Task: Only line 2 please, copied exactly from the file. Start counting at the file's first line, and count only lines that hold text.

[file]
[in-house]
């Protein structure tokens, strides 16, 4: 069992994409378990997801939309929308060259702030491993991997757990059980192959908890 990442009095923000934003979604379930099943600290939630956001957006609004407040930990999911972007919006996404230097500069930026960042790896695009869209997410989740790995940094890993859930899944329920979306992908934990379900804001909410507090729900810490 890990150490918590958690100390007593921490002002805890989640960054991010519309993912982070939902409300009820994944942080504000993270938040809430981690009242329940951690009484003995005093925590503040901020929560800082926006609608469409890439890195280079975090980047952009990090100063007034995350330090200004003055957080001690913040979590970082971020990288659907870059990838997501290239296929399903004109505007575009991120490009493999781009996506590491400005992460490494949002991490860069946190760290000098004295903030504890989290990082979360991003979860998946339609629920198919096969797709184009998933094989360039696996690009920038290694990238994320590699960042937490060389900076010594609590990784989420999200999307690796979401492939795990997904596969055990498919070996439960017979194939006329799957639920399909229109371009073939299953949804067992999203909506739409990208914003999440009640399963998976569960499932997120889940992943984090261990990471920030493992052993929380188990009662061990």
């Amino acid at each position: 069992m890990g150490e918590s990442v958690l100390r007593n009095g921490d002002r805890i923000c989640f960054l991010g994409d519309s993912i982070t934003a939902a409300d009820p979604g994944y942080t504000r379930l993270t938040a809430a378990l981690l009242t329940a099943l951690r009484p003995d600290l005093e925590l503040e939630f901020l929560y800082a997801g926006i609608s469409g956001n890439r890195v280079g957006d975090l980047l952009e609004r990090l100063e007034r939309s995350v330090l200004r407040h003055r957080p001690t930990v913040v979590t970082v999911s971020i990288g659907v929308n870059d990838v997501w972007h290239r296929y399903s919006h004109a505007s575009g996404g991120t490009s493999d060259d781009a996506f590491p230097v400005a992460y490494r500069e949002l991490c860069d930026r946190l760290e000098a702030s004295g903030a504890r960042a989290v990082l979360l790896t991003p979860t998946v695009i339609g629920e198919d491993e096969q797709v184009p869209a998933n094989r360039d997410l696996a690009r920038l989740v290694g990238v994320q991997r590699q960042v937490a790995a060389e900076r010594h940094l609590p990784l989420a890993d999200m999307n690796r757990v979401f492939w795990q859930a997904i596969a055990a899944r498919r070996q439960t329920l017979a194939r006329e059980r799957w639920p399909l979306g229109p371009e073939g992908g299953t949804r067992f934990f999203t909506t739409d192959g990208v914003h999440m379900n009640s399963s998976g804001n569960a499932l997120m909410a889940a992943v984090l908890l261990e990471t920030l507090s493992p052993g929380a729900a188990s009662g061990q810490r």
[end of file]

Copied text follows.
């Protein structure tokens, strides 16, 4: 069992994409378990997801939309929308060259702030491993991997757990059980192959908890 990442009095923000934003979604379930099943600290939630956001957006609004407040930990999911972007919006996404230097500069930026960042790896695009869209997410989740790995940094890993859930899944329920979306992908934990379900804001909410507090729900810490 890990150490918590958690100390007593921490002002805890989640960054991010519309993912982070939902409300009820994944942080504000993270938040809430981690009242329940951690009484003995005093925590503040901020929560800082926006609608469409890439890195280079975090980047952009990090100063007034995350330090200004003055957080001690913040979590970082971020990288659907870059990838997501290239296929399903004109505007575009991120490009493999781009996506590491400005992460490494949002991490860069946190760290000098004295903030504890989290990082979360991003979860998946339609629920198919096969797709184009998933094989360039696996690009920038290694990238994320590699960042937490060389900076010594609590990784989420999200999307690796979401492939795990997904596969055990498919070996439960017979194939006329799957639920399909229109371009073939299953949804067992999203909506739409990208914003999440009640399963998976569960499932997120889940992943984090261990990471920030493992052993929380188990009662061990």